I turned 70 a couple of months ago. It’s completely freaky to be referring to myself as being that age. I suppose that because I still have hair, most people I tell are amazed. They say I am well preserved for that age. I tell them I’m rotten inside!
I was a freshman in high school when the Simon and Garfunkel record ‘Bookends’ came out. It had the hits Mrs. Robinson, At the Zoo and Hazy Shade of Winter on it but it also had some different tracks that didn’t make much impression on my 14 year old self: Save the Life of My Child was a strange story about someone’s child jumping off of a building. Voices of Old People was recordings of old people talking about nothing in particular – I thought. Then there was the Bookends Theme, with the line ‘ . . . how terribly strange to be 70.’
That line has been rolling around in my head for the past few months. I don’t know what Paul Simon – then not even 30 – was referring to specifically, but it sure resonates in me now.
I get to have lunch with a group of stagehand friends every couple of months. Everyone in the group is retired except for me. The first question I am asked when I see them is, ‘Are you retired yet?’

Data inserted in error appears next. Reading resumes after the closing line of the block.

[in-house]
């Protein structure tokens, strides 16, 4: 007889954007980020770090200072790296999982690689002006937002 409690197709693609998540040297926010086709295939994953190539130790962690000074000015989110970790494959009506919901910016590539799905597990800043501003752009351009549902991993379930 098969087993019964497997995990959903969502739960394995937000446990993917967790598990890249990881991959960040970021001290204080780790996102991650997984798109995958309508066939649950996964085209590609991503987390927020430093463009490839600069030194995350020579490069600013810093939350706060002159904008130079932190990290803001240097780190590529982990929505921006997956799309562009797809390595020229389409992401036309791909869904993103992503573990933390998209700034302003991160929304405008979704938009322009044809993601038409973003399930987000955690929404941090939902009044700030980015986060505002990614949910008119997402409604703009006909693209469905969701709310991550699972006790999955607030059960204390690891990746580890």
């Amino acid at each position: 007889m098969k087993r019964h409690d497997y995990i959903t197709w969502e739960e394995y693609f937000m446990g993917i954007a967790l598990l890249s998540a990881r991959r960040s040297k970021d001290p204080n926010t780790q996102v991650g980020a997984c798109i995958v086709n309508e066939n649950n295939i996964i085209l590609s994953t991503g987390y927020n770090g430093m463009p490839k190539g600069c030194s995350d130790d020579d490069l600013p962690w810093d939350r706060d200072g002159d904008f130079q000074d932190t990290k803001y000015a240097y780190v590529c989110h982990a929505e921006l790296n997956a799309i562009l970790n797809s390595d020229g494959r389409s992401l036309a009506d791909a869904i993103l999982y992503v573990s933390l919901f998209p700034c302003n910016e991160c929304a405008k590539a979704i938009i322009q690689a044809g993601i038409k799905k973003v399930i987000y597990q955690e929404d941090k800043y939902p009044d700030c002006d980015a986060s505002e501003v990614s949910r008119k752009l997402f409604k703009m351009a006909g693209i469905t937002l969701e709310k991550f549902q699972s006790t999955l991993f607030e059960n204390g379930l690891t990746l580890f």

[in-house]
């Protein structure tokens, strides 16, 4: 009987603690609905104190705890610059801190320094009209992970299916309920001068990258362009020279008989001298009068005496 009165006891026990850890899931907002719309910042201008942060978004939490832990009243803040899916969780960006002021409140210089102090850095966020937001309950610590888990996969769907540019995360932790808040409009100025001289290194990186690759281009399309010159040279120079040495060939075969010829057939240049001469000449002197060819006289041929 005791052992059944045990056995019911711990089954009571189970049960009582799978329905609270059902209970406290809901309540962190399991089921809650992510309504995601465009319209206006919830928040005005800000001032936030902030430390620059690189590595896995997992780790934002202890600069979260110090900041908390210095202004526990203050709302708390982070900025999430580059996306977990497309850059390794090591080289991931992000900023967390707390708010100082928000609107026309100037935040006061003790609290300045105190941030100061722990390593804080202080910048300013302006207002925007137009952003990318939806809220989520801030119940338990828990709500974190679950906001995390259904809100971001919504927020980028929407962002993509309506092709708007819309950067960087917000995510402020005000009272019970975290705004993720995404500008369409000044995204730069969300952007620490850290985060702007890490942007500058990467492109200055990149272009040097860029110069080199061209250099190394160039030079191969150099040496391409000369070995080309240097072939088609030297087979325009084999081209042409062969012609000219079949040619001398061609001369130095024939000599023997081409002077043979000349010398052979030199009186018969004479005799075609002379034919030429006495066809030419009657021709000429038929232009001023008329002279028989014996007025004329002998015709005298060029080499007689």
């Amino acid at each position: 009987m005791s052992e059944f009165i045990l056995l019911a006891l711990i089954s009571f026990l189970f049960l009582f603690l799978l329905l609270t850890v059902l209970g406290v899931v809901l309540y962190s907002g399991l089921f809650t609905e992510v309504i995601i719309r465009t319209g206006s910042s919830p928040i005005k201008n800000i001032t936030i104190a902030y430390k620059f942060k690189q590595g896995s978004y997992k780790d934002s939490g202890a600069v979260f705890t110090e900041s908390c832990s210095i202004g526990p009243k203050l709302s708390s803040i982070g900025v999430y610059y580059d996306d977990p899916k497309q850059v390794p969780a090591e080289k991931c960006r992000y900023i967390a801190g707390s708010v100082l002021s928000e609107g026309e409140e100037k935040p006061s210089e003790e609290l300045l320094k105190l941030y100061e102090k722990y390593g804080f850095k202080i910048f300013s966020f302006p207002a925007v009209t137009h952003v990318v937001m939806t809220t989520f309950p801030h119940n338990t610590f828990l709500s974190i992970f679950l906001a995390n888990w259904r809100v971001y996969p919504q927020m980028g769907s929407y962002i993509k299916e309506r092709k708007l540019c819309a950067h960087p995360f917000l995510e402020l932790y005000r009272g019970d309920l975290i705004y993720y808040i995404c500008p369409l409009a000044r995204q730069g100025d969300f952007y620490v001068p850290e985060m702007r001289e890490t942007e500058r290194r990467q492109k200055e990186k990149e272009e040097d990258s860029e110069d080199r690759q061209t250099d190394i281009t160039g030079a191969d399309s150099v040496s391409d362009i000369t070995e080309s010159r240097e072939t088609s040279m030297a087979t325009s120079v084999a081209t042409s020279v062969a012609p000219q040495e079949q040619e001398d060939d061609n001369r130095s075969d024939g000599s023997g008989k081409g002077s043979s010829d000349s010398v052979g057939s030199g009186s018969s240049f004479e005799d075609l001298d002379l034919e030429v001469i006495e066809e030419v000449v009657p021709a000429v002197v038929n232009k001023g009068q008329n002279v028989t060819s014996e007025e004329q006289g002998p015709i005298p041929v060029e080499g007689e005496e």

So far, the answer has been no but that will change this year. While the Symphony Stage Manager job is tremendously rewarding in some ways, it is very stressful and I decided that last years’ Christmas Holiday programming – always the hardest month of the year – would be my last. My friend and colleague Jim J. finally retired last fall at the age of 75. Many of us thought he should have gone sooner. Not because he couldn’t do his job but because we all recognized that sometimes the body doesn’t work the way it used to. And sometimes that happens with little warning. I’m ready to enjoy life a little before it’s too late!
I think about my friend and former band mate Tim I., dead from prostate cancer at the age of 59. I’ve had my PSA checked every year since then. So far, it’s still very low.
I had three surgeries last year under general anesthesia and one more (skin cancer) under local. It’s time to not take anything for granted.